The Trouble With…FASHION (3)

I blame the 80s for a lot. Having your formative years in a decade where curly perms, fluorescent tank tops and one black lace glove were the height of fashion doesn’t bode well for the future. My sisters, who are a decade ahead of me, had 70s chic – one went dyed hair and punk make-up, the other hippy-chick centre-parting and denim flares. I had a grey sweatshirt with Fame written across it, a batwing leather jacket and the biggest collection of coloured plastic jewellery in the developed world. In ten thousand years, when all the history books have rotted away and the digital files have imploded in one huge power surge that destroys the human race’s collective memory, someone will dig up my necklace and matching earrings collection which hasn’t biodegraded and the whole time will be named the Synthetic Era.

The other problem with fashion is we women wear it even it if doesn’t suit us. The invention of Lycra was as much a blessing as it was a curse. Yes, tights stayed up longer than it took to walk to the bus stop, but clothes became closer fitting. Things that should be hidden are now on display – wobbly tummies, hips like a batch of cobs – and there has been the evolution of the four-breasted woman with her normal breasts cut in half by her tight top and two more spilling out over the top. Whereas in the 70s the larger lady had the kaftan now she has a crop top and leggings with not enough denier that they end up see through on really fat thighs. The 80s had hipster belts and baggy t-shirts; today it’s bras and rolls of fat showing through sheer blouses. And the old adage of only show cleavage or legs has been replaced with ‘why even bother with a dress? Your underwear’s fine’.

Apparently, it’s not the done thing to adjust other people’s clothing for them, especially strangers. You know that thing where someone’s label is sticking out or they’ve accidentally tucked their skirt in their knickers. Let me tell you, they won’t thank you for untucking them which, frankly, I think is a public service. Last week, I was waiting for the lights to change so I could cross the road when I noticed the woman in front of me had tucked the top of her ear under the arm of her glasses. That couldn’t be comfortable? Surely she could feel it? Waiting for the little green man, I became this crazed woman holding myself back from reaching forward and flicking her ear free.

I shouldn’t have been put in that position. There should be a dress law which lays out the standards we should all adhere to, like dress codes at work. In fact, the government should employ people to make sure we are appropriately dressed at all times. They could have the power to issue modesty patches –those little triangles of lace you can attach to a top whose neckline is too low. Although today all they wear out is the little triangle of lace so they would need to be issued with a top to go with it. These officials would also be charged with prevention of the wardrobe malfunction or at least limiting its results, and I’ve had a few of those in my time.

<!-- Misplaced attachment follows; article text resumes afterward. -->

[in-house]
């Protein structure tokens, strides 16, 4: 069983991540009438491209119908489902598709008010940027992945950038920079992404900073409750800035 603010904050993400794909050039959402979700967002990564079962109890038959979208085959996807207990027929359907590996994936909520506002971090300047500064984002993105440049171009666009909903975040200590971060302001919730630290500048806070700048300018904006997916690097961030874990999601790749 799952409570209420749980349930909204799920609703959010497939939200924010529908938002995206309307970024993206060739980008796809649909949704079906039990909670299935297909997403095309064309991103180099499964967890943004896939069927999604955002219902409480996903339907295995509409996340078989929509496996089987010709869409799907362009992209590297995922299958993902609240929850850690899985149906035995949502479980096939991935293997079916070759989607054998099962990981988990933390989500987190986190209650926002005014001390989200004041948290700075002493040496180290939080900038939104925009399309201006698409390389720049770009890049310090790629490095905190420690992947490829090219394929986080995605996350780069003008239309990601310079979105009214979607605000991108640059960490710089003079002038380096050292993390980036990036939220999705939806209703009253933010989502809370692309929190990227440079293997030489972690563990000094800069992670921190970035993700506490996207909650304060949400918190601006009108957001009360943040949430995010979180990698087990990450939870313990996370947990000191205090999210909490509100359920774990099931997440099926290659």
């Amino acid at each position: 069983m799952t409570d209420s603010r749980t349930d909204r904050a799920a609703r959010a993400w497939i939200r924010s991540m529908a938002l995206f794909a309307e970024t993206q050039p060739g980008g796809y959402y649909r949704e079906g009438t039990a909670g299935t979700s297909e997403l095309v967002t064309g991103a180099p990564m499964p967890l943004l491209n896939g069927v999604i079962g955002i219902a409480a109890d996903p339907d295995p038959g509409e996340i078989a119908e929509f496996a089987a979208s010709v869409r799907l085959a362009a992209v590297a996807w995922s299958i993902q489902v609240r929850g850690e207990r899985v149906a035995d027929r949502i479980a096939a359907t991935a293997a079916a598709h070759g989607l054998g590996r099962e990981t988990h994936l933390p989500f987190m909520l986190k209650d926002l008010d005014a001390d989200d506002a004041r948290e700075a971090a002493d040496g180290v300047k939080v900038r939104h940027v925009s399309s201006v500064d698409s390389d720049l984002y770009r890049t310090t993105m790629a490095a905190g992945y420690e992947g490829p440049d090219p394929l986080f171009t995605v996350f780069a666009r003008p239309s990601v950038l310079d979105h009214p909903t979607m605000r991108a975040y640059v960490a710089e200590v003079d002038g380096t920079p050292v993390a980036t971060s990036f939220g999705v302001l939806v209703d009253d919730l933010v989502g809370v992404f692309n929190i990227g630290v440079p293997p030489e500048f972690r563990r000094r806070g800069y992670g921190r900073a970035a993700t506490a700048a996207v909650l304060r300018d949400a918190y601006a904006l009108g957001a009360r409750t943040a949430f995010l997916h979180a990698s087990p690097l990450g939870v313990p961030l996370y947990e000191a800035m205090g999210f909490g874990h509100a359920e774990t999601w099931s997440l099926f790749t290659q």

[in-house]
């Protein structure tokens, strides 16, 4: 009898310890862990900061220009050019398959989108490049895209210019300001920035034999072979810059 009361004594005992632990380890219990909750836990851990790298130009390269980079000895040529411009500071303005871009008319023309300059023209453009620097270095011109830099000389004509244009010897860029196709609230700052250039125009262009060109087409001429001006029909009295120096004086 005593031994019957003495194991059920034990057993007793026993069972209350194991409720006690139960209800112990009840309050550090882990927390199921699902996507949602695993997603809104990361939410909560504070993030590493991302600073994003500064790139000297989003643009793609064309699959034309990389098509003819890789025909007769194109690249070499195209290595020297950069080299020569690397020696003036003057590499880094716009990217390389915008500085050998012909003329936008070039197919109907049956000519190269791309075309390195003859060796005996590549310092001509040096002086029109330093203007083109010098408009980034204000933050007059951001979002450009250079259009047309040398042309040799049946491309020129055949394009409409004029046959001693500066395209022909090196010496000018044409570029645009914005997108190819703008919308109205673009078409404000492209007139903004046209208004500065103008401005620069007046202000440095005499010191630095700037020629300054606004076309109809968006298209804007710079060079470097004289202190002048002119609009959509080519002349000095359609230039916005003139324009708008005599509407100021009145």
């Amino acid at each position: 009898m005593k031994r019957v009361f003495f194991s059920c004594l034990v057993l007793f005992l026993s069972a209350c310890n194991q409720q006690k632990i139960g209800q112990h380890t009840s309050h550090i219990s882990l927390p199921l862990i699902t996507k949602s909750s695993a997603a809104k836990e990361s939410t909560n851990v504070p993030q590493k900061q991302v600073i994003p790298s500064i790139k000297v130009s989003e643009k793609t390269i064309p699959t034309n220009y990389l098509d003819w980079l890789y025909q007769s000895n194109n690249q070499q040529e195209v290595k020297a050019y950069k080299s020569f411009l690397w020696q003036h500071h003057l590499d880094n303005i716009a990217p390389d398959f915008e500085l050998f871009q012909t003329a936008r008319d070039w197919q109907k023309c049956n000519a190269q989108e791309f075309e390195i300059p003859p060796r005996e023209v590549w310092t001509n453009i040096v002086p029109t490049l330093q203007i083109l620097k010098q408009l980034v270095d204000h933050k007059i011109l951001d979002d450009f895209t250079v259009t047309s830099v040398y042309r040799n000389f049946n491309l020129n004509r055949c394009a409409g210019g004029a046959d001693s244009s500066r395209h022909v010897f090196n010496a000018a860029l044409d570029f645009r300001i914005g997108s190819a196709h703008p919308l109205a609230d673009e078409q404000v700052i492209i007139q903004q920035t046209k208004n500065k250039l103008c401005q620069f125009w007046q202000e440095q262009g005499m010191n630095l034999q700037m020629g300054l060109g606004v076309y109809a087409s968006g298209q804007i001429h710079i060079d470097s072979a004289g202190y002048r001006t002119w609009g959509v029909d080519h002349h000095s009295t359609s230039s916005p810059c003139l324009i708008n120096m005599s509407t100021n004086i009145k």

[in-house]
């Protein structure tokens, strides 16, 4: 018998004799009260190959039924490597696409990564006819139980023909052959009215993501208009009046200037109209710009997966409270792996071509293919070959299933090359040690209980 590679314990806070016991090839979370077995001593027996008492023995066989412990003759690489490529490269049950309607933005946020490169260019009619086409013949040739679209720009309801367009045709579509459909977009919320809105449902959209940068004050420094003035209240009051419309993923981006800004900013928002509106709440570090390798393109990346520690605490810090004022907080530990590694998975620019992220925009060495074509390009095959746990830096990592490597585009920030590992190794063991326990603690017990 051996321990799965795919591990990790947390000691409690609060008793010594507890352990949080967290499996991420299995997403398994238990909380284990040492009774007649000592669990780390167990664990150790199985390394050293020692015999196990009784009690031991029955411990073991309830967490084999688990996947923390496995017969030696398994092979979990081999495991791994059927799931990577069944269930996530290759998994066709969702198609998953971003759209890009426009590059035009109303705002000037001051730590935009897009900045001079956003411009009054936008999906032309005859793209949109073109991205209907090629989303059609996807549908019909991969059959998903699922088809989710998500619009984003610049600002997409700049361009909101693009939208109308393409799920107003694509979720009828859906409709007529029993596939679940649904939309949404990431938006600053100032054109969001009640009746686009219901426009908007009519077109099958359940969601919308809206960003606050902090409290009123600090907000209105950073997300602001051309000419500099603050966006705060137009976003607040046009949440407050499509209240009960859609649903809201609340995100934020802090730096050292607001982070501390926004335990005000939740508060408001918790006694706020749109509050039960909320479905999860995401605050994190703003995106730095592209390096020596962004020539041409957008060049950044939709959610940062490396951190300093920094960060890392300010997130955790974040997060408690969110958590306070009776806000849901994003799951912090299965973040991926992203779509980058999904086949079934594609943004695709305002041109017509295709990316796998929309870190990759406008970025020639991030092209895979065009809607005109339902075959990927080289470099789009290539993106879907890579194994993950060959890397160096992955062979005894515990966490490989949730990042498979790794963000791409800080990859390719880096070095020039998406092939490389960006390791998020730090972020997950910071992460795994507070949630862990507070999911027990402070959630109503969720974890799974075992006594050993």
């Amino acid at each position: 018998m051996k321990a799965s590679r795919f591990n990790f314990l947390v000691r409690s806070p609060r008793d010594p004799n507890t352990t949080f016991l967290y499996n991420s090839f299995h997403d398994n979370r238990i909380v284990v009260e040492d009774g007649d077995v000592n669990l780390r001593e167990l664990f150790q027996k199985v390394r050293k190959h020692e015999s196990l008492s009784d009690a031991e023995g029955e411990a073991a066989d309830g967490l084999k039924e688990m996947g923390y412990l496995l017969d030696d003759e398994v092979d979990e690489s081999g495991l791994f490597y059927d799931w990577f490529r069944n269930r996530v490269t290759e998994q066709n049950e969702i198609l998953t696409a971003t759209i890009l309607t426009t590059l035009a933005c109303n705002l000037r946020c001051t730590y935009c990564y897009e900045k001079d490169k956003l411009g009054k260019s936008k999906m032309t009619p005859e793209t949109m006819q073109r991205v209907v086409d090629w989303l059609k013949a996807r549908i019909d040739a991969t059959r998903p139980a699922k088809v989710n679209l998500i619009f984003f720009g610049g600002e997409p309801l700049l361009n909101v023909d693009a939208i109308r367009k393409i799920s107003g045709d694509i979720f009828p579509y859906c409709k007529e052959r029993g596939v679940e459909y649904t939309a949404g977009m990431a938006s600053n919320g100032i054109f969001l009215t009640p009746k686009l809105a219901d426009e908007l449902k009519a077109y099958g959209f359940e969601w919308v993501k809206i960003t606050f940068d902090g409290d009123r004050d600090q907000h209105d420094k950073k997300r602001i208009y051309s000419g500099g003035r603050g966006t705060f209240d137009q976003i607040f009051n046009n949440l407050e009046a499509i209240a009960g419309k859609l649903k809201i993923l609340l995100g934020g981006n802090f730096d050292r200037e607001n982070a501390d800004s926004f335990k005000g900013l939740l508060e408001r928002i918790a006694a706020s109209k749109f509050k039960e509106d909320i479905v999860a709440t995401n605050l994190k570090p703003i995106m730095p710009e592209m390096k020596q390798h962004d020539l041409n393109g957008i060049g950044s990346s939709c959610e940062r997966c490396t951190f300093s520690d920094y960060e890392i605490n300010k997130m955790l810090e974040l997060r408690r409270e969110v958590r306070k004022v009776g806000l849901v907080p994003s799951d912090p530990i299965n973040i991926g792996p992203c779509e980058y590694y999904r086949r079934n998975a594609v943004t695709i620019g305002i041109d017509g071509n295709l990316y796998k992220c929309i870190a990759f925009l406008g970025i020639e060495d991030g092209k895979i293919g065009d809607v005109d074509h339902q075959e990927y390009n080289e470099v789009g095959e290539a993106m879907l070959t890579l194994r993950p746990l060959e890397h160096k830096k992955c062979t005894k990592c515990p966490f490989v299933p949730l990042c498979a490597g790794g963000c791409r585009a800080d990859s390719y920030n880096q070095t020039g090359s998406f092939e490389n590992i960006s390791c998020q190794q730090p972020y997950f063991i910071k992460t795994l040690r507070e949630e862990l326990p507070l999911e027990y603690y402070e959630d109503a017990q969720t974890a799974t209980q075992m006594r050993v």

My worst was when I was 17 and wearing a muscle-back t-shirt and no bra; remember, this was the 80s and underwear as outerwear was still considered sloppy dressing. Anyway, I was carrying my baby niece around at my sister’s house during a family barbecue. I popped into the kitchen to get a drink before passing my brother-in-law as I headed back outside.

‘I think you’d better put that away,’ he said, pointing towards me. I looked down and found my left boob uncovered to the world where my darling niece had pulled my t-shirt into the middle.

Thinking about this in the years since, I’ve wondered how you can not know your left breast is naked. There should be some kind of alert system where your nipples feel fresh air and tell you about it, and not just on chilly days.

And I’ve even suffered severe embarrassment with clothes I wasn’t wearing. A repairman came to pick up my printer once and when he lifted it uncovered a pair of knickers that had been hiding underneath. There was no point explaining I used the printer as a folding table for my clean washing and a pair must have slipped over the back one day.

I never knew someone could gallop with a printer.

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About Kerry Mayo

I have written three novels, I have been published in the Whitstable Women Writers anthology, Place, and had one non-fiction book, Whitstable Through Time published by Amberley. I have also had two short films produced and short stories and serials published in national magazines.
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